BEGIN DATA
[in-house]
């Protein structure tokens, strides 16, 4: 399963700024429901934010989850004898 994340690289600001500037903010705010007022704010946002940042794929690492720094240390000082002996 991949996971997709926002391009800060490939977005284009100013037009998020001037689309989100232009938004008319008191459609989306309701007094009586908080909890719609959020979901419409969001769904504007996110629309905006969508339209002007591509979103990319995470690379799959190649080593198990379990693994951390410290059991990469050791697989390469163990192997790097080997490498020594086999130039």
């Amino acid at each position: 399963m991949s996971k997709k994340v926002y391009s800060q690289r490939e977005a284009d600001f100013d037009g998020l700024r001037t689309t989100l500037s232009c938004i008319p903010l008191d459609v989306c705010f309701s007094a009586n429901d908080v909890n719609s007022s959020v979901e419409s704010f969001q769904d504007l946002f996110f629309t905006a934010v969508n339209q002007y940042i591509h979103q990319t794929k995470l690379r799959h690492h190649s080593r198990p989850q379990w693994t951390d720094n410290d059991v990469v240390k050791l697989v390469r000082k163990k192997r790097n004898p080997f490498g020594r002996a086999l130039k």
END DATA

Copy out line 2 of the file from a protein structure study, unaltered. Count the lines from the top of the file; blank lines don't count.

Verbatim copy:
């Protein structure tokens, strides 16, 4: 399963700024429901934010989850004898 994340690289600001500037903010705010007022704010946002940042794929690492720094240390000082002996 991949996971997709926002391009800060490939977005284009100013037009998020001037689309989100232009938004008319008191459609989306309701007094009586908080909890719609959020979901419409969001769904504007996110629309905006969508339209002007591509979103990319995470690379799959190649080593198990379990693994951390410290059991990469050791697989390469163990192997790097080997490498020594086999130039």